Creative Duty

Peggy Wynne Borgman

The Wall Street Journal Headline reads, “Retailer Turns in Loss on Increase in Markdowns.” They’re referring to Talbots, which over the past three years re-imagined its famously frowsy fashion label. Despite some high profile successes in 2010–Michelle Obama wore a flowered Talbots dress, reportedly spurring catfights over the item in stores–the Chief Creative Officer has left the company.

The WSJ item goes on to explain that Trudy Sullivan, the company’s president and chief executive will “take over creative duties” (love that phrase!) while a search is carried out. Ms. Sullivan has a long history in the middle-of-the-road fashion business.

“While we have made progress in executing our brand vision and product design, customer acceptance needs to improve,” Sullivan is quoted as saying in this piece. If there was ever a quote that epitomized corporate cluelnessness, that has to be it. Our problem is that “customer acceptance needs to improve,” rather than “no one wants to buy our stuff.” Customers, did you hear that? Get with the program!

Meanwhile, yesterday’s WSJ described the ascendancy of Tori Burch, a brand that seems to get it right, to the tune of $500 million in annual sales. There, “creative duties” seem to be much more of the former and much less the latter. Significantly, that company is still helmed by Ms. Burch, who showed her first collection to a Bergdorf’s buyer in her living room.

It’s hard for real creativity to thrive in corporateAmerica, which is enslaved to focus groups and testing, ensuring that we get endless iterations of the Same Stuff, sold by the Same Stores, the usual suspects of retailing. Take a risk? Why, that would be a disservice to our shareholders. (Tori Burch is still a private company.)

It’s hard for an economy to recover without creativity, too.  Can you clamber out of a deep hole without risking falling back in? If you could just step out of it, you wouldn’t be in trouble in the first place. Yet our marketplace is filled with depressing crap that looks like last year’s depressing crap, with a detail or two changed. I walked through a Macy’s recently and was overwhelmed by the awful, petroleum stink of its cheap Chinese-made merchandise. The salespeople looked depressed. The customers looked depressed. There wasn’t a lick of creativity anywhere. There wasn’t a frisson of fun.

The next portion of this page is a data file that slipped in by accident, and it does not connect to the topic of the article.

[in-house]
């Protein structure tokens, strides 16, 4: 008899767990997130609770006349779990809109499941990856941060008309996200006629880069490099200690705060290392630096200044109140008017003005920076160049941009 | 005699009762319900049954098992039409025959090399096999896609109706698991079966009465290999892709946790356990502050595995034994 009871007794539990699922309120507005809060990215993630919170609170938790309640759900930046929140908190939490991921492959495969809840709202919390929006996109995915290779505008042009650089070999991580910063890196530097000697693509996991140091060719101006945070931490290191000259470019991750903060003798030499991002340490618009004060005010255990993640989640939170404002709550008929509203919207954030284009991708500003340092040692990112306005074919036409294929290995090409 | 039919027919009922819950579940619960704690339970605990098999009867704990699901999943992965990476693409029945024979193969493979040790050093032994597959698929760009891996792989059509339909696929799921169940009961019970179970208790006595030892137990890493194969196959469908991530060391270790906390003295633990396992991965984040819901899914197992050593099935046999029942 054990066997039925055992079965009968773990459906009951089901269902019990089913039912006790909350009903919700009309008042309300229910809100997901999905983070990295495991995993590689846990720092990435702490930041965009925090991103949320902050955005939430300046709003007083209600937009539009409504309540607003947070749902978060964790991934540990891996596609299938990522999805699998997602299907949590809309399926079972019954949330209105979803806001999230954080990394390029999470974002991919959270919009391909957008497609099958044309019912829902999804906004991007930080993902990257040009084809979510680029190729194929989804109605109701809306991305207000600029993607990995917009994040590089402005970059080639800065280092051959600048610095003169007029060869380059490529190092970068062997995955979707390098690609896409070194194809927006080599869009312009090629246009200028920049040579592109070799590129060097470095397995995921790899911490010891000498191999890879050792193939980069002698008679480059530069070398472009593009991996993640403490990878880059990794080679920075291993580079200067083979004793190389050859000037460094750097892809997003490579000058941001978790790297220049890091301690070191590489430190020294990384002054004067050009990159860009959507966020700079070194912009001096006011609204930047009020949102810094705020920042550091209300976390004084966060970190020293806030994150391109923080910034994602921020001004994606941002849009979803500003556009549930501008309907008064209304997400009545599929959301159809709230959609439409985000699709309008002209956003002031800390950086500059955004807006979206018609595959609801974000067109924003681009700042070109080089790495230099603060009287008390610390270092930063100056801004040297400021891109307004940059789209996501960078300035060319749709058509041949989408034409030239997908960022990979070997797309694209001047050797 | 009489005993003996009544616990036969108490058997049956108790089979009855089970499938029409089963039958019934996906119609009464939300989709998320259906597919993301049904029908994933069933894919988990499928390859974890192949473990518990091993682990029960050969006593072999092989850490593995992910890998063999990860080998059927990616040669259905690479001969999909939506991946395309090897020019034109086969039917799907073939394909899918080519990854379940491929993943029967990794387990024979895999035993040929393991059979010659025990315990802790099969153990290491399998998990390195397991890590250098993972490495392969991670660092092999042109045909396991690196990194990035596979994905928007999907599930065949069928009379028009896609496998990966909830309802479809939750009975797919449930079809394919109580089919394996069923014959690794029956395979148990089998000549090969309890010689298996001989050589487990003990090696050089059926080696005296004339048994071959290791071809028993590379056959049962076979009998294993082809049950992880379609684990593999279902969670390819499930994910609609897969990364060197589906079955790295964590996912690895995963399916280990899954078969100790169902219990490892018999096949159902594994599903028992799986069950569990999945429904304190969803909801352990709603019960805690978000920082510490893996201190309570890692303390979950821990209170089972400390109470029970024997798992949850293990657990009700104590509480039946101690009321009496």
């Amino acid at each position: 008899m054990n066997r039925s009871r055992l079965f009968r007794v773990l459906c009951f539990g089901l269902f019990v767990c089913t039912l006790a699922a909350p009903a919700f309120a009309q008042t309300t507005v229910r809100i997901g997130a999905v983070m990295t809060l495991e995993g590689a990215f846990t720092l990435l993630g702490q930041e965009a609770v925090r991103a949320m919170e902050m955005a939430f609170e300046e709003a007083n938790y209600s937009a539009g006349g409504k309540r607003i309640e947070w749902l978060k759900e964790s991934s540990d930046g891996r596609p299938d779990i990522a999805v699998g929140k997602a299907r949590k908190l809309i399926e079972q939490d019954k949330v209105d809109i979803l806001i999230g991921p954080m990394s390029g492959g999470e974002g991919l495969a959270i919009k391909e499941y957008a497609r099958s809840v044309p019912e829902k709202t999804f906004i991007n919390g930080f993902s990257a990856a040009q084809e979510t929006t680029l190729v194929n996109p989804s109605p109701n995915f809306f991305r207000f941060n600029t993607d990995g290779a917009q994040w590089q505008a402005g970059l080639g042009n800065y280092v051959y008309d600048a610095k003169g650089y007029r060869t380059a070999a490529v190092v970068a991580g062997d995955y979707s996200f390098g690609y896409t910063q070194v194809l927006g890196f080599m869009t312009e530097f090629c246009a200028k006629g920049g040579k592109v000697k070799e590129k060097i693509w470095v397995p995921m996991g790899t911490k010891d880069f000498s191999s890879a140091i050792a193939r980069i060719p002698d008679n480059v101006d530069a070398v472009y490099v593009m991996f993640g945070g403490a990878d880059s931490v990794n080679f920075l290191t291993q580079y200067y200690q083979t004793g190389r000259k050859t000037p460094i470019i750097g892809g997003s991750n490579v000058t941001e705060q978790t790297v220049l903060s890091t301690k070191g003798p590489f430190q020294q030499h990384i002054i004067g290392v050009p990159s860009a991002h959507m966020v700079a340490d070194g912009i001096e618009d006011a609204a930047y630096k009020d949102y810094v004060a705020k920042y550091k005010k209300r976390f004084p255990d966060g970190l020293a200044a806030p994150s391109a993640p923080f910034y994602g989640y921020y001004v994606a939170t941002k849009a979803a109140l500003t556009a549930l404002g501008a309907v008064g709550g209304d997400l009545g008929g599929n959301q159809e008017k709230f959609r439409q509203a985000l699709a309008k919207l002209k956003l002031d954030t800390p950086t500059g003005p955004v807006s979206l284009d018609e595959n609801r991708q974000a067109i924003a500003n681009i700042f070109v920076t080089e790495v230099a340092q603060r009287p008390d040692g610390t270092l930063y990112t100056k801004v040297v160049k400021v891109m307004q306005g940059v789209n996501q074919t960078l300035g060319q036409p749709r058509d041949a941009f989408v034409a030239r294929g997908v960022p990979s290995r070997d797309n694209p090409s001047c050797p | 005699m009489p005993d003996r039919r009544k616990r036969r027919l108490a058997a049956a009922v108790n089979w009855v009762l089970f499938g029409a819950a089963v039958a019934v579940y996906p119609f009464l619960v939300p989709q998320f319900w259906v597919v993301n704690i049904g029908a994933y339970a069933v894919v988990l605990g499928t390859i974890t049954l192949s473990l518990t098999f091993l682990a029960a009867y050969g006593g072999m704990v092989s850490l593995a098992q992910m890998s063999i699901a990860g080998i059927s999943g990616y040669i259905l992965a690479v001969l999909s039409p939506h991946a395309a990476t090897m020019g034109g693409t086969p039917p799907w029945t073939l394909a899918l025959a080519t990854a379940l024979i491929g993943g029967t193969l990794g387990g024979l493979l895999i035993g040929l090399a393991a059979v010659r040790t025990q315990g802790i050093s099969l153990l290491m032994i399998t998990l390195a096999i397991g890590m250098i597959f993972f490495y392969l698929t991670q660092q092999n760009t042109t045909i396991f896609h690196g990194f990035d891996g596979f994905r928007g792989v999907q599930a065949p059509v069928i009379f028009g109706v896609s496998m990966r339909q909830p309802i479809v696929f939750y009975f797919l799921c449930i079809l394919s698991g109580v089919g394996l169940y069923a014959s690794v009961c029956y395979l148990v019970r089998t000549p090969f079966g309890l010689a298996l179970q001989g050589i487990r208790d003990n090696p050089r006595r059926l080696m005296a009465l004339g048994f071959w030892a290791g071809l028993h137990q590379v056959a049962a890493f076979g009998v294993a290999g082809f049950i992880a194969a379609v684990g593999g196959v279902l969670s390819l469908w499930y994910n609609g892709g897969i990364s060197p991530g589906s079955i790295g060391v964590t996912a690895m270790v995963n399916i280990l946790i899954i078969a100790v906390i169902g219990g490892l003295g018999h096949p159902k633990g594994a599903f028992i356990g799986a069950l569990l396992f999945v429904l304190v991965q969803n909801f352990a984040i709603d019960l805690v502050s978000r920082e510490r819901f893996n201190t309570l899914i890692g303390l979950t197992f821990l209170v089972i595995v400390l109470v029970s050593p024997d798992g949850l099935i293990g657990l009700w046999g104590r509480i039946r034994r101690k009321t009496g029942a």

Apple is a weird, wonderful exception. Pricy iphones fly off the shelves in the middle of the Decession. The stores are always jammed with rapt shoppers, heads bent in benediction over tables covered with sleek and lovely devices.

Do you think Apple trumpets its “customer acceptance”? Of course not. The only acceptable response to Apple’s products is love, pure and simple.

An article in the San Jose Mercury News today sniped about the shape of Apple’s new building, an enormous ring whose diameter surpasses the height of the Empire State Building. So big you would never know it was a big circle, unless you flew over it in an airplane. This, the article concluded, was ridiculous and wasteful–why bother building a round building if you can’t tell, from standing next to it, or being in it, that it’s round?

I suppose Apple should have built something incrementally better than today’s corporate headquarters, perhaps a “progressive” design with some new features and benefits that could be bullet-pointed in a press release. But I can’t wait to read about how amazing the new building looks from the air. Creativity may look wasteful at times, but in the end, it’s the only thing that makes a difference. Incremental change simply can’t save our bacon. We have a duty to be creative.

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